Xbox One X Console Controller Front Tilt Top

These are the new features you have to try in Xbox’s next update

April is here, and it comes with a feature-packed update to Xbox One. The company unveiled some of these new features on the premiere episode of Inside Xbox last month, but it has now revealed that they will become available to Xbox One owners around the world over the next few days. Here’s a quick rundown of what to expect:

Video and Display

Xbox has added new video features, starting with Auto Low-Latency Mode (ALLM). This lets your Xbox One device to “talk” to your TV when you’re playing a game, so a screen that also supports ALLM will know to switch to its low latency video mode. In short, your display’s settings can automatically change to provide the best experience for specific content. On Xbox One this ensures great visuals across different content types while cutting down on gaming latency.

The April update also offers gamers support for variable refresh rate output to AMD Radeon FreeSync and FreeSync 2 compatible screens. AMD Radeon FreeSync helps to reduce input latency and minimize stuttering, delivering a smooth visual gameplay experience. All Xbox One devices will work with FreeSync-certified displays. Xbox One S and Xbox One X will also support high dynamic range with AMD Radeon FreeSync 2.

The Xbox One X and Xbox One S will now support output at 2560 x 1440 (1440p) resolution for games and media. With over a million and a half more pixels than 1080p, this resolution offers gamers even more choice between Full HD and 4K displays. This should be especially appealing to Xbox One owners who use a 1440p display for PC gaming. Media apps can now add an option for 1440p output for on Xbox One X and Xbox One S. Developers can also enable games to run at native 1440p resolution on Xbox One X.

Gamers can turn on these video options in the settings menu on an Xbox One – go to “Display and  Sound,” then select “Video Output.”

Xbox menu

Streaming and Capture

Mixer is getting a new interactive feature called Share Controller. Streamers on Xbox One can share control of their game with a viewer on simply by turning on the “Share Controller” option in the Broadcast and Capture section of the Guide. Viewers will then be able to share control through a virtual controller in their web browser or by plugging a physical controller into their PC.

Mixer broadcasts can now be started from anywhere on Xbox One, making streaming easier. If gamers decide to switch games or exit to the dashboard, their viewers will see an animation until they rejoin the game.

Gamers can also share captured screenshots and clips directly to Twitter, and will play directly in feeds on the social network instead of showing up as a link. Xbox will also suggest a hashtag for the title of the game to ensure as many people as possible see the content.

Xbox has also rolled out a feature that has previously only been available to those on the Xbox Insider Programme. Everyone can now choose to switch between light and dark themes on their Xbox One based on the time of day, as well as personalise their theme to automatically transition from dark to light based on sunrise and sunset in your location. Xbox has also added a high-contrast light theme option, which makes on-screen elements easier to see.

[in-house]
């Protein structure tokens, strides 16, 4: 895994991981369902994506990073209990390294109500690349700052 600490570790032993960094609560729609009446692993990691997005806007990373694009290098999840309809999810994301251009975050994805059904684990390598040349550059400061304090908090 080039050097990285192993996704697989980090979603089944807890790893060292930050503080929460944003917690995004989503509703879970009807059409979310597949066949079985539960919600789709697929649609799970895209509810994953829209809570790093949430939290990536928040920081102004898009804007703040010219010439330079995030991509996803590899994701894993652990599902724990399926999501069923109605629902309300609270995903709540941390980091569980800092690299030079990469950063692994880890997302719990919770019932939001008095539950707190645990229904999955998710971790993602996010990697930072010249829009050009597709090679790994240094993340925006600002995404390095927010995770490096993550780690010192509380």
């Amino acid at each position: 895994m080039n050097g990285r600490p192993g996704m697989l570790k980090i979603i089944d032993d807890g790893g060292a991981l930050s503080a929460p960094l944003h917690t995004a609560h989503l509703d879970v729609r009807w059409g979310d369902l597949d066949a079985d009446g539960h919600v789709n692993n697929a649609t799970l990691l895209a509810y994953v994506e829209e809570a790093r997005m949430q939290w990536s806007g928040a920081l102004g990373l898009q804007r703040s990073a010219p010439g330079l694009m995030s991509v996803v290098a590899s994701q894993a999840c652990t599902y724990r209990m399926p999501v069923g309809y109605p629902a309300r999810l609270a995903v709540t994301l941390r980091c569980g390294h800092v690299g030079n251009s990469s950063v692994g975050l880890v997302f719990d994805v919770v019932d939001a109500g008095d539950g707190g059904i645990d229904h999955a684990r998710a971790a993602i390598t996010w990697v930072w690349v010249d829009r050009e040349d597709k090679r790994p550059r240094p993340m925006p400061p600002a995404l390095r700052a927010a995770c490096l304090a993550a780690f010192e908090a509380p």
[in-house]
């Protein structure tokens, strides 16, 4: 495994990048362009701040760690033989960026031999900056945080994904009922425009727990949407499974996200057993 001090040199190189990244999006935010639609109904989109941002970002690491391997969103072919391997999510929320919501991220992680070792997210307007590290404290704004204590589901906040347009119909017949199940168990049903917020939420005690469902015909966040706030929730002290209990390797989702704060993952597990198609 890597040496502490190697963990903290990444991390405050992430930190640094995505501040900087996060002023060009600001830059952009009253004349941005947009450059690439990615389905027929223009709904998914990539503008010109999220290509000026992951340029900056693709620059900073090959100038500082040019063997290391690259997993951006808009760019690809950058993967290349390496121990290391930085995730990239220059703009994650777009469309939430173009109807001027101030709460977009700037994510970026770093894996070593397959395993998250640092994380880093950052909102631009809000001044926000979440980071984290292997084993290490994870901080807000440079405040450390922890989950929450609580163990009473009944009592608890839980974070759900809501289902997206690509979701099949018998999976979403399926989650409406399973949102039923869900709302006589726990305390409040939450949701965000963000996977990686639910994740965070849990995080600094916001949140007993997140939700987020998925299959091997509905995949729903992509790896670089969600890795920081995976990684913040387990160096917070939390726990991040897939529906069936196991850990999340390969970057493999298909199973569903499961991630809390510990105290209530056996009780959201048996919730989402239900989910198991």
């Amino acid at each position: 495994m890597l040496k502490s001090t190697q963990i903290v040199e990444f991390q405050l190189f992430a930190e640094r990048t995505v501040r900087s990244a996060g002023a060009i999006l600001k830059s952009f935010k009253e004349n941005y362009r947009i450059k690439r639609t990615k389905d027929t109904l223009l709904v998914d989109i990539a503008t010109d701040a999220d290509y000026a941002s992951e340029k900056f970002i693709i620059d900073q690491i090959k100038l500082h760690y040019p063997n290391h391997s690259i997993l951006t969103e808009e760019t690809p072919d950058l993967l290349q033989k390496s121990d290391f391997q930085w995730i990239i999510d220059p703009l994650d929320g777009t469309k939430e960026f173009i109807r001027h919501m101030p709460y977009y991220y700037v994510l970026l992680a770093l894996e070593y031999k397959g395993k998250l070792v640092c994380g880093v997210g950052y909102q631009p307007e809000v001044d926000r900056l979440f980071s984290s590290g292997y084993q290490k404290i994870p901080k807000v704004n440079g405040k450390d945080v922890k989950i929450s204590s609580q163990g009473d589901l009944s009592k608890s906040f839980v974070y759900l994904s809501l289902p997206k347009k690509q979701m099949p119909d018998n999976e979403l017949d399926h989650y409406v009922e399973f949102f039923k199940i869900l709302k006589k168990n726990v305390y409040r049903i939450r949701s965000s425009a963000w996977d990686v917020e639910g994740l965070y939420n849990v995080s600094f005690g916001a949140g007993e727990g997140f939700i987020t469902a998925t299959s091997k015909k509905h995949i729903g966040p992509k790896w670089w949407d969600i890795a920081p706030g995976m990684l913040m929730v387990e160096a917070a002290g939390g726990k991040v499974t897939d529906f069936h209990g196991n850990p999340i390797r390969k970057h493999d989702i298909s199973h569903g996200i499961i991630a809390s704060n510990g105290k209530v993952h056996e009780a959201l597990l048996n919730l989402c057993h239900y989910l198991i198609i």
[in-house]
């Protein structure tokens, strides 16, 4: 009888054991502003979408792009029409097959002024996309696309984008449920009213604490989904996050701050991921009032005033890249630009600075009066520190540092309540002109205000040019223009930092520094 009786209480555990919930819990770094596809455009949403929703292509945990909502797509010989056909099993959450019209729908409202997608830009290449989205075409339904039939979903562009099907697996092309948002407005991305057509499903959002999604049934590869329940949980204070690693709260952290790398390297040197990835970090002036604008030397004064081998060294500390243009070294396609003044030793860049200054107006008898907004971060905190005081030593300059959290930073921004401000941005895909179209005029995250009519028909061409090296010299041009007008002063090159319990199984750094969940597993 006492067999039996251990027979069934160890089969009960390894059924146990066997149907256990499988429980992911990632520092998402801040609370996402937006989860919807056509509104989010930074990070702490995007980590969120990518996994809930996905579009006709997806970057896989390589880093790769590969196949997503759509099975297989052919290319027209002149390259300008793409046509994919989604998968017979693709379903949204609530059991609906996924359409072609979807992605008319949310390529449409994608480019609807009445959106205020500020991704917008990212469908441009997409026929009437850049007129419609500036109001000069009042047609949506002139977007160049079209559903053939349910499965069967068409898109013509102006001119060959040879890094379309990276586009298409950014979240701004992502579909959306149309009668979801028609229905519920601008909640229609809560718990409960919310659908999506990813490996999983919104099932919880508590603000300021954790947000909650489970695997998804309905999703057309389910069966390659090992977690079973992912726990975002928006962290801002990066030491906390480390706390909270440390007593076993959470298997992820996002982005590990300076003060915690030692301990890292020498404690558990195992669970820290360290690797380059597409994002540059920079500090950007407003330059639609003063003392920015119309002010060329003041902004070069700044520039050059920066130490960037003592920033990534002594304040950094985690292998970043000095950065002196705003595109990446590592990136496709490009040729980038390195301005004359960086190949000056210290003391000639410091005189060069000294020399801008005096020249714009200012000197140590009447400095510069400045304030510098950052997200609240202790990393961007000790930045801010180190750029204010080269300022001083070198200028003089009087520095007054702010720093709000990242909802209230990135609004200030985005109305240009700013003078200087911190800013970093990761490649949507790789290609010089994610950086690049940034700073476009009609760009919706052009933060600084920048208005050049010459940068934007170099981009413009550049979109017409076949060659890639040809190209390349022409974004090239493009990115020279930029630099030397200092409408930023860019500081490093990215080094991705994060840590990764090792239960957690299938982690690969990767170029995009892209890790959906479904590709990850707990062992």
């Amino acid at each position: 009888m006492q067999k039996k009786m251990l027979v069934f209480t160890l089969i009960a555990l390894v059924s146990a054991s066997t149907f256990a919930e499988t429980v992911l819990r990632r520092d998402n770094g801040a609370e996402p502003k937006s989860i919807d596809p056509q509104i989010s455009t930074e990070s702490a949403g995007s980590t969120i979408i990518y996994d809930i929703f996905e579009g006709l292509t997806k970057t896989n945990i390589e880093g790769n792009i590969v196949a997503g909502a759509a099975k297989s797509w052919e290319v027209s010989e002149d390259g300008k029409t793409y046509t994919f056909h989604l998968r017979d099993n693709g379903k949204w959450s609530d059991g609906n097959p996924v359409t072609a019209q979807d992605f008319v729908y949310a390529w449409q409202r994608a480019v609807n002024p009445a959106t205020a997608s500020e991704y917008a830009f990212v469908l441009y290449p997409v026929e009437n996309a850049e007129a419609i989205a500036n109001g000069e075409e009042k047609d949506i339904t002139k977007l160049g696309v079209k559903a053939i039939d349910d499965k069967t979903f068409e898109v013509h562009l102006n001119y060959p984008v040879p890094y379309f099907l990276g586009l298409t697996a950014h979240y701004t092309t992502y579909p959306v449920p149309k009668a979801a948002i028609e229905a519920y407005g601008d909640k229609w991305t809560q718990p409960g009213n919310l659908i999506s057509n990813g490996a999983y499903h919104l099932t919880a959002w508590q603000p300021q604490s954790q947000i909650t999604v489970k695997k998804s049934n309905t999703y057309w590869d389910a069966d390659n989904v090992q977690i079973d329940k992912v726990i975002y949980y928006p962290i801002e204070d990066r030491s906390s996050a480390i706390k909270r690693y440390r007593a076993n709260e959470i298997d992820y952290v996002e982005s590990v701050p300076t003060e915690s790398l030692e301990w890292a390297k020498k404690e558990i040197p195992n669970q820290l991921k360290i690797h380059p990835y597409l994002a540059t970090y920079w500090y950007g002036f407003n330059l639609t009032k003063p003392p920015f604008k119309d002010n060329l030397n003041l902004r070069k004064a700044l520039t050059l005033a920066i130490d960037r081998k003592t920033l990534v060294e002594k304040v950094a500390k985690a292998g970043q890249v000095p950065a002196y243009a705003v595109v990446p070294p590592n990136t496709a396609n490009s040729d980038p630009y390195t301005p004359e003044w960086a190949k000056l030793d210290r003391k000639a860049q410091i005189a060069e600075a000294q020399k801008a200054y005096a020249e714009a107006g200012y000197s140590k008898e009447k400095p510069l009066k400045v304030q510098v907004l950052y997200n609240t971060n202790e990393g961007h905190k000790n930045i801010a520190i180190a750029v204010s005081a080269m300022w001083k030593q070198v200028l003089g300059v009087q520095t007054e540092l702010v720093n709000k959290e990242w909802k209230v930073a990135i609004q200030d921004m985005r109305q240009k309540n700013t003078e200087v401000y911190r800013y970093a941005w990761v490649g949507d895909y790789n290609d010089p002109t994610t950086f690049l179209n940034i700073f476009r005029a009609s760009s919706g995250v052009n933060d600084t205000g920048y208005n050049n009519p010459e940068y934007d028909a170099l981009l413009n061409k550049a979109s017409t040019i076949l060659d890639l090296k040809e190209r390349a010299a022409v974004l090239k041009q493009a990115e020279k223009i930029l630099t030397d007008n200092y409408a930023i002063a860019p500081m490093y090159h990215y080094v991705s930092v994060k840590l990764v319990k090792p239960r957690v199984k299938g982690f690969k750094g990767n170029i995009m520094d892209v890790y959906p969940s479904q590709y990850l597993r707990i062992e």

Audio and Ease of Access

Following fan feedback, Xbox is making additional improvements to Narrator on Xbox One. Narrator volume can now be adjusted independently from system audio volume. The company has also introduced a new input learning mode to the Narrator menu, which will say the name of whichever button was pressed on an attached input device. High contrast light theme and narrator options can be adjusted in the Ease of Access menu in Settings.

Gamers who like to stream music while playing can now selectively balance game audio against background music within the Guide. Navigate down to the app that is playing background music in the Guide and press “A” to open a new flyout with additional music controls, including a new slider that will allow you to adjust the balance of background music and game audio.

Xbox has also made audio enhancements in the Xbox One dashboard itself. System sounds on Home and in the Guide have been revamped to support spatial audio, so the audio cues from your surround sound system will match the actions seen on-screen.


The Microsoft Edge browser on Xbox One has been updated to offer a more modern look and feel. Enhancements to history and favourites make it easy for gamers to get back to their favourite sites. Other new features include tab muting, to quickly turn off sounds coming from one of your open tabs; Read Aloud, which will tell people with blindness what is on the screen; and autofill. Gamers can also download and upload pictures, music and videos from Microsoft Edge on Xbox One. This can then be browsed with the File Explorer app.

Clubs, Game Hubs and Tournaments

Community tournaments are now available directly in Game Hubs for supported games, so gamers no longer need to own or be the admin of a club to create a tournament.  To get started, open the Game Hub for a game that supports tournaments, head to the “Multiplayer” tab, select “Community tournaments”, then choose the option for “Create tournament”.

Club feeds have also gained new filters to show “what’s new”, “what’s hot” or “top posts”. Additionally, comments can be locked on feed posts across clubs, Game Hubs and Community, so only one person is in control of the narrative.

Club owner and admins can now filter invitation requests based on several criteria, including Gamerscore, play time, reputation, Xbox Live Gold status and recommendations from club members. Invitation filters will persist until the administrator changes them, so if they will still be there the next time gamers sign-in.